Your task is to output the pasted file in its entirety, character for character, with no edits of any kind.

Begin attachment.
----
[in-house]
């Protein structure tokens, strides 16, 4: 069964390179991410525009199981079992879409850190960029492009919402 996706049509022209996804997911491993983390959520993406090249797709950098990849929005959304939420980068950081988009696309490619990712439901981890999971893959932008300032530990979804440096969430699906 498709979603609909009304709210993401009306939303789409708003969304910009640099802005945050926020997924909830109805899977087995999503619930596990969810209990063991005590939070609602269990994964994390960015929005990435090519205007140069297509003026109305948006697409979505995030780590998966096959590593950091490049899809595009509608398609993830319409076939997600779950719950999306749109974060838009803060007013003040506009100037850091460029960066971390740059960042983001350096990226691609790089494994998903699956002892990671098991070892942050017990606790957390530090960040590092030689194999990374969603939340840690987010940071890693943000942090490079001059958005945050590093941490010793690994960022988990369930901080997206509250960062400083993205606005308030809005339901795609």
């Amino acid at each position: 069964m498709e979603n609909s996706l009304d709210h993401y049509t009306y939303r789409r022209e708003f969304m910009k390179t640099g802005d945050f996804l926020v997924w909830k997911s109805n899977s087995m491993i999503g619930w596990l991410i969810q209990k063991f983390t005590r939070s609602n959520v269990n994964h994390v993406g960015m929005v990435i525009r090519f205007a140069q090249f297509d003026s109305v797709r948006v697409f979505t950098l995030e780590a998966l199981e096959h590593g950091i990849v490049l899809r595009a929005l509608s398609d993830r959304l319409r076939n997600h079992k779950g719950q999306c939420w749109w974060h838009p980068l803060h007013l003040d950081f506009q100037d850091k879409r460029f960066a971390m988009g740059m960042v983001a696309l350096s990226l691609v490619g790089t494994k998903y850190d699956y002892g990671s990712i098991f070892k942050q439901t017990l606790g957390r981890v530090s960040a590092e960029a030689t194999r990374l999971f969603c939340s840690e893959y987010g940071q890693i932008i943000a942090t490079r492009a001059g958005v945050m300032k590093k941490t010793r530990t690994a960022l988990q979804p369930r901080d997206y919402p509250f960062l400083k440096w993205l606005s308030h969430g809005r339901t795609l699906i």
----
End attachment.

[in-house]
């Protein structure tokens, strides 16, 4: 069964390179991410525009199981079992879409850190960029492009919402 996706049509022209996804997911491993983390959520993406090249797709950098990849929005959304939420980068950081988009696309490619990712439901981890999971893959932008300032530990979804440096969430699906 498709979603609909009304709210993401009306939303789409708003969304910009640099802005945050926020997924909830109805899977087995999503619930596990969810209990063991005590939070609602269990994964994390960015929005990435090519205007140069297509003026109305948006697409979505995030780590998966096959590593950091490049899809595009509608398609993830319409076939997600779950719950999306749109974060838009803060007013003040506009100037850091460029960066971390740059960042983001350096990226691609790089494994998903699956002892990671098991070892942050017990606790957390530090960040590092030689194999990374969603939340840690987010940071890693943000942090490079001059958005945050590093941490010793690994960022988990369930901080997206509250960062400083993205606005308030809005339901795609």
């Amino acid at each position: 069964m498709e979603n609909s996706l009304d709210h993401y049509t009306y939303r789409r022209e708003f969304m910009k390179t640099g802005d945050f996804l926020v997924w909830k997911s109805n899977s087995m491993i999503g619930w596990l991410i969810q209990k063991f983390t005590r939070s609602n959520v269990n994964h994390v993406g960015m929005v990435i525009r090519f205007a140069q090249f297509d003026s109305v797709r948006v697409f979505t950098l995030e780590a998966l199981e096959h590593g950091i990849v490049l899809r595009a929005l509608s398609d993830r959304l319409r076939n997600h079992k779950g719950q999306c939420w749109w974060h838009p980068l803060h007013l003040d950081f506009q100037d850091k879409r460029f960066a971390m988009g740059m960042v983001a696309l350096s990226l691609v490619g790089t494994k998903y850190d699956y002892g990671s990712i098991f070892k942050q439901t017990l606790g957390r981890v530090s960040a590092e960029a030689t194999r990374l999971f969603c939340s840690e893959y987010g940071q890693i932008i943000a942090t490079r492009a001059g958005v945050m300032k590093k941490t010793r530990t690994a960022l988990q979804p369930r901080d997206y919402p509250f960062l400083k440096w993205l606005s308030h969430g809005r339901t795609l699906i």